Another moral tale inspired by a true story, Freedom is far more heartfelt than you’d guess based on its slightly goofy premise. Shot in a real carnival and using a mixture of actors and real-life circus folk, Freedom is a surprisingly tender drama—not just during the fair scenes, but in the relationship between a mother and daughter who love each other immensely, but can’t help clashing whenever they come together. It’s heartbreaking, and both Warren and Winningham do a wonderful job of conveying this difficult connection. The fun (and authentic-feeling) carnival backdrop provides colorful set dressing for this small, well-executed drama.

The most thrilling film of the pack is Dreams Don’t Die (1982), which pits a pair of teenage lovebirds against a nefarious, fifteen-year-old drug lord. Danny (Ike Eisenmann of Disney’s Witch Mountain movies) is a mild-mannered high school kid by day, but at night he becomes “King 65,” one of the New York City’s most respected graffiti artists. Teresa (Trini Alvarado) loves him, but after a lifetime in the foster system, she wants out—away from the city, away from the crime, away from poverty, to a place where she can see a future for herself. Concluding that her beloved Danny has no ambitions beyond illegally tagging whatever surface he can reach with a spray can or marker, the former good girl links up with the flashy drug dealer “Captain” Kirk (Israel Juarbe), a fearless young ruffian who thinks the police can’t touch him ‘til he turns sixteen. Our heroes’ lives are turned around by the generous nature of a concerned cop named Charlie Banks (Terminator’s Paul Winfield), who personally invests himself in their predicaments. With a future finally in sight, Danny and Teresa turn their attention to freeing themselves from the cruel grip of the wicked Captain Kirk.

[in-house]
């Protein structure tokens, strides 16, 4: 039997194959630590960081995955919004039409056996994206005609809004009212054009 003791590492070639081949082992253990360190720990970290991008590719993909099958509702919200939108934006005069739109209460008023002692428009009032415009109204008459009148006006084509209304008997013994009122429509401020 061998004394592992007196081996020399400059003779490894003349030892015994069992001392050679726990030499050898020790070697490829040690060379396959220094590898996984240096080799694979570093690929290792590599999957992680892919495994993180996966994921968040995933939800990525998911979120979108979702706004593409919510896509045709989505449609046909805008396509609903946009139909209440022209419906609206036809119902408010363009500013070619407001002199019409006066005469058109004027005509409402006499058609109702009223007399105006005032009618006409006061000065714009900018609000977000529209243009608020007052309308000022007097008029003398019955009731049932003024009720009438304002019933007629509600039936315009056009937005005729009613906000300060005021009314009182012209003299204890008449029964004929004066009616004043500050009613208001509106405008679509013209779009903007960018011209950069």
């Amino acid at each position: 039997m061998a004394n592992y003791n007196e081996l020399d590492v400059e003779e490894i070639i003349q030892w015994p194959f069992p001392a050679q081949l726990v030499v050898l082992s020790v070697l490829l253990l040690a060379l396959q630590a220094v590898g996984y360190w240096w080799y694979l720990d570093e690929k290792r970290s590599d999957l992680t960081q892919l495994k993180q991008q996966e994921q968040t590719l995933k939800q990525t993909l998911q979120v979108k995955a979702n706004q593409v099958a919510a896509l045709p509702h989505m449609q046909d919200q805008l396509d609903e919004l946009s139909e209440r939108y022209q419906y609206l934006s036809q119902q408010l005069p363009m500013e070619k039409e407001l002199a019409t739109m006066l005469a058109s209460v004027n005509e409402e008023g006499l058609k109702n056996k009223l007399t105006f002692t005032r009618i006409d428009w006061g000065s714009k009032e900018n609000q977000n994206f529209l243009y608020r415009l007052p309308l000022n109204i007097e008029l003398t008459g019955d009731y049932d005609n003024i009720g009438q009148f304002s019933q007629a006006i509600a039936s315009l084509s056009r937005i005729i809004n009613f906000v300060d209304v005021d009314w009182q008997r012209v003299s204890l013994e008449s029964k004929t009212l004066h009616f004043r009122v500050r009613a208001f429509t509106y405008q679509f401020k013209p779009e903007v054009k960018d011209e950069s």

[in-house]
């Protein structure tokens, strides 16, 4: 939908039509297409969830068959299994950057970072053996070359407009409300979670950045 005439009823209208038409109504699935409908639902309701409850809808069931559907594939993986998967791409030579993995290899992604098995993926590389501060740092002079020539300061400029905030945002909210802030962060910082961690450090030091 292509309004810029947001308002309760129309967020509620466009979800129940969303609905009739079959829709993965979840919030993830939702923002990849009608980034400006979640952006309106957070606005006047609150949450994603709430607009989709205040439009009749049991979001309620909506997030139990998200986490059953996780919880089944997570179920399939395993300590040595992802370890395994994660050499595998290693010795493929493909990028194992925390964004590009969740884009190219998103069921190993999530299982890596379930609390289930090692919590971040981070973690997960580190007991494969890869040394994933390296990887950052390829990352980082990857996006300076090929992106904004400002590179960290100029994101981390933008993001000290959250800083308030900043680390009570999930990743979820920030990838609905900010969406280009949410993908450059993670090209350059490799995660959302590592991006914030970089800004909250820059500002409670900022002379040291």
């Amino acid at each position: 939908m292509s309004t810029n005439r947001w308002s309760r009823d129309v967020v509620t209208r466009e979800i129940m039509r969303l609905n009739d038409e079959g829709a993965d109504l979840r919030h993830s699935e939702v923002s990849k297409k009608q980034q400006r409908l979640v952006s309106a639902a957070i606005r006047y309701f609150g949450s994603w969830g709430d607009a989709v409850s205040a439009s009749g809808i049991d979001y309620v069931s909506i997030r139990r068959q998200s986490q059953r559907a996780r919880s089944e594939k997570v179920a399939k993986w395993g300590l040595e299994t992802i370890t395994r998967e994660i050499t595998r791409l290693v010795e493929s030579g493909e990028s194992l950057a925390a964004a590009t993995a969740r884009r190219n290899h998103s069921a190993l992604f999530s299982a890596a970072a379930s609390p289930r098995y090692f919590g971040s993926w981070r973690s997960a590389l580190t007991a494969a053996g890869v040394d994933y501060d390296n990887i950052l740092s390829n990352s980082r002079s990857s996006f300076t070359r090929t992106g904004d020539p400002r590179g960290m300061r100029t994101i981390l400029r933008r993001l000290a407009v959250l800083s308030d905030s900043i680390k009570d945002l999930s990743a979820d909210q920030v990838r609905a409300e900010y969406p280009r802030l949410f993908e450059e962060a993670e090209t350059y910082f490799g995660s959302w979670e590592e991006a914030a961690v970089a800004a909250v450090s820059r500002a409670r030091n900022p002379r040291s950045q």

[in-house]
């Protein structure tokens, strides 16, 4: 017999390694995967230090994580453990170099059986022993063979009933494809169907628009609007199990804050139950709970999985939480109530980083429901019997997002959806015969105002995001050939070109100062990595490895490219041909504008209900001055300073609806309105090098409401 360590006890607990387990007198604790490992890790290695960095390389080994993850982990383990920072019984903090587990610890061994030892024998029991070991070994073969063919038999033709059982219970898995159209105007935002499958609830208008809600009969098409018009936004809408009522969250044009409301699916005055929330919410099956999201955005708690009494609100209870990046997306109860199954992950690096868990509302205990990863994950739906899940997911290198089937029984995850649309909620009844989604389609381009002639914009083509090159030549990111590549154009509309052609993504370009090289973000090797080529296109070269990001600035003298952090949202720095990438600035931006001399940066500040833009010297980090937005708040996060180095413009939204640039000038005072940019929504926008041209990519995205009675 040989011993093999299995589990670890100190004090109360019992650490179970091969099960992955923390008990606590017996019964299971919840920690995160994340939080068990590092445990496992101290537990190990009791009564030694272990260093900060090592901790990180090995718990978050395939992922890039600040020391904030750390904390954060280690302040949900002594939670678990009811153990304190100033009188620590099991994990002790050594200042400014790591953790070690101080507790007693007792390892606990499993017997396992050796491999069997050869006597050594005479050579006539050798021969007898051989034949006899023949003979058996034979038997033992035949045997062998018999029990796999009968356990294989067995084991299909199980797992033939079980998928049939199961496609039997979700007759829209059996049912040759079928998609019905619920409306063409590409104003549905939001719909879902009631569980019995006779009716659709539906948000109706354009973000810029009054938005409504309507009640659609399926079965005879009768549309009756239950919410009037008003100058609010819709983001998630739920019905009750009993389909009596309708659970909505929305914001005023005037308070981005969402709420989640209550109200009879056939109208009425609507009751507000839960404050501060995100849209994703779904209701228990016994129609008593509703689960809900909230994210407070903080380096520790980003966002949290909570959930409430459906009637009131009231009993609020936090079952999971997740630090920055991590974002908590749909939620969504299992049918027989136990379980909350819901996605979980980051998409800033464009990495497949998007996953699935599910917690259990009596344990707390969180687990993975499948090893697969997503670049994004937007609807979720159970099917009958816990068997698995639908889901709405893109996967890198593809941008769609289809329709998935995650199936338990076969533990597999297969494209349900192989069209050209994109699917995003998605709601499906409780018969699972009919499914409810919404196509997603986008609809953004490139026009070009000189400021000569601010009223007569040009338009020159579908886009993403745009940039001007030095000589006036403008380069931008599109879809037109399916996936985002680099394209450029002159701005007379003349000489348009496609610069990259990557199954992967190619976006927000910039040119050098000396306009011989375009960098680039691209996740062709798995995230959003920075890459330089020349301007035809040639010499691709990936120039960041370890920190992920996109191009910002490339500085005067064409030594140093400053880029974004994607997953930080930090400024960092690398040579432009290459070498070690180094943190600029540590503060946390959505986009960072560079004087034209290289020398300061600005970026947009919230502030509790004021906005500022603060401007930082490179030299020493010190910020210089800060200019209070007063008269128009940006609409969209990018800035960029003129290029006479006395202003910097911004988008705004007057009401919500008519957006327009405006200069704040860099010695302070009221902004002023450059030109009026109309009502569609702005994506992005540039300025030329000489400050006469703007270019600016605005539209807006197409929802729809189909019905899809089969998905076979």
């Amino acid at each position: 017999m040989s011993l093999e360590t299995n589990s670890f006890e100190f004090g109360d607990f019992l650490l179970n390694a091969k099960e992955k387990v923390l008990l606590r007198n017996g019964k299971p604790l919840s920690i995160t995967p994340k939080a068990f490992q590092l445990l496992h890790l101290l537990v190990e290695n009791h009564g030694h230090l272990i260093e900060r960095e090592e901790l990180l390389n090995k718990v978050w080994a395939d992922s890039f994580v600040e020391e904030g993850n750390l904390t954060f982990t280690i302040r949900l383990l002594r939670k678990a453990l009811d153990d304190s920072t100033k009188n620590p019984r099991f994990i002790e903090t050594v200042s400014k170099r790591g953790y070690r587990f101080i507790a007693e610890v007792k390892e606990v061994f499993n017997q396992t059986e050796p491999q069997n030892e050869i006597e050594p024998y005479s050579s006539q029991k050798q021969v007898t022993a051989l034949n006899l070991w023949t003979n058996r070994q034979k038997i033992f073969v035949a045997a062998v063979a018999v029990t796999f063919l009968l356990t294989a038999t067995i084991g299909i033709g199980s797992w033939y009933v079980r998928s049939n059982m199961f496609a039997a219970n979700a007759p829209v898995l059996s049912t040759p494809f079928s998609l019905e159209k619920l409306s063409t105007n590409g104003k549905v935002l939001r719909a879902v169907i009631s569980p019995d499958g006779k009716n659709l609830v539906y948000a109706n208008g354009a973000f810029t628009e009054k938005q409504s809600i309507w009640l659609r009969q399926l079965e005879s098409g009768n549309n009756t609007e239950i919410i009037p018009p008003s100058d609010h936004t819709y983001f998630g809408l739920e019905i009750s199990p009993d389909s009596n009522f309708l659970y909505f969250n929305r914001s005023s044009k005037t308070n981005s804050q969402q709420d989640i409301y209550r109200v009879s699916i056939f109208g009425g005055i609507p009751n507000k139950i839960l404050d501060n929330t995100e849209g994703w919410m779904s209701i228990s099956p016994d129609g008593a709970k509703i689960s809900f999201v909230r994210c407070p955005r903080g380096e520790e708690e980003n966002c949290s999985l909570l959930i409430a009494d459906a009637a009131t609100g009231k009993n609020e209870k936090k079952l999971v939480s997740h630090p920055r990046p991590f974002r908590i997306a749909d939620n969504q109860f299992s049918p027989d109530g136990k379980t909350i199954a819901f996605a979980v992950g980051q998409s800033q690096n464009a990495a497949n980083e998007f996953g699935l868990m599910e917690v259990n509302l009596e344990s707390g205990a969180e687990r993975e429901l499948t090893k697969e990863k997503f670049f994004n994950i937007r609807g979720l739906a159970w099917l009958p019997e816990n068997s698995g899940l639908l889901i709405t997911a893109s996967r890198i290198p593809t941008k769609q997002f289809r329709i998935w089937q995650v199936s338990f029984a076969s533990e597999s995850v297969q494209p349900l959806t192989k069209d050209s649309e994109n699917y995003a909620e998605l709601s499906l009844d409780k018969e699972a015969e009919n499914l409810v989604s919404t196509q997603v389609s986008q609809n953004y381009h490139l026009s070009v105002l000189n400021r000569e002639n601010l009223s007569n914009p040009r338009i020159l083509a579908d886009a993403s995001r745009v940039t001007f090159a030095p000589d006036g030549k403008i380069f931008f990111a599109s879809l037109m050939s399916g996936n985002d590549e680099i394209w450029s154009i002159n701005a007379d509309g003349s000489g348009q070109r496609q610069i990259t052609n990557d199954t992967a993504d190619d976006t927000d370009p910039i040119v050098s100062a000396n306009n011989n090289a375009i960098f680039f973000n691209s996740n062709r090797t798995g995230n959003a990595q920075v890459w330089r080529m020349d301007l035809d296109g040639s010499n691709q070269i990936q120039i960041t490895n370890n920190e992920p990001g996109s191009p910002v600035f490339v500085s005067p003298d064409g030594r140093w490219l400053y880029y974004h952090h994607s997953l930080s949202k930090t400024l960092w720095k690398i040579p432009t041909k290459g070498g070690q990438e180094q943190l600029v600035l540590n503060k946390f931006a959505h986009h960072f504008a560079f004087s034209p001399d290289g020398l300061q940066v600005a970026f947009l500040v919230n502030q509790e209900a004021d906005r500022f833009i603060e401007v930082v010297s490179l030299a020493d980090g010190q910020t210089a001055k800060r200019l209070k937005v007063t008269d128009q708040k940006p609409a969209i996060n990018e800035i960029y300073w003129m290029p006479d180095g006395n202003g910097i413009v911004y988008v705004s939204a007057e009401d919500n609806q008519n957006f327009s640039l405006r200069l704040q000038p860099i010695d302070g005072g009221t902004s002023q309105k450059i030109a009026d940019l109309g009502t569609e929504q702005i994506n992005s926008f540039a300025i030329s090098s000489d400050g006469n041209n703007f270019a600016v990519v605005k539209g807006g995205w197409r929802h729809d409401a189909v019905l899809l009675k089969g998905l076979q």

Dreams Don’t Die was shot in early ‘80s New York, a setting that proves time and again that it was as photogenic as it was trashy. We’re treated to a ton of graffiti-covered train interiors, litter-strewn subway platforms, and crowded streets—even the ominous, distorted guitars we hear on the soundtrack help this teen-centric movie feel like it was set in the same NYC stalked by Paul Kersey in the Death Wish series. Danny’s murals were painted by the late DONDI, one of the city’s most iconic graffiti artists. The last act of this made-for-TV urban fairy tale, which is dedicated to our heroes’ complicated plot to bring down their over-the-top adversary, is genuinely exciting.

All three movies have been newly restored in 4K, and probably look better than they did at any other point in their screening history. The set includes a nice array of extras, such as crew video interviews for Osaka and Freedom, a video essay on the former, and audio commentaries on all three. As with any set where the films are as varied as these, reactions will be subject to an individual’s tastes—it’s certainly possible that viewers will rank the movies in a different order than we did. All three, however, were worth preserving, and it’s nice to have a set like this to bring them wider attention, and prevent them from undeservedly languishing in obscurity.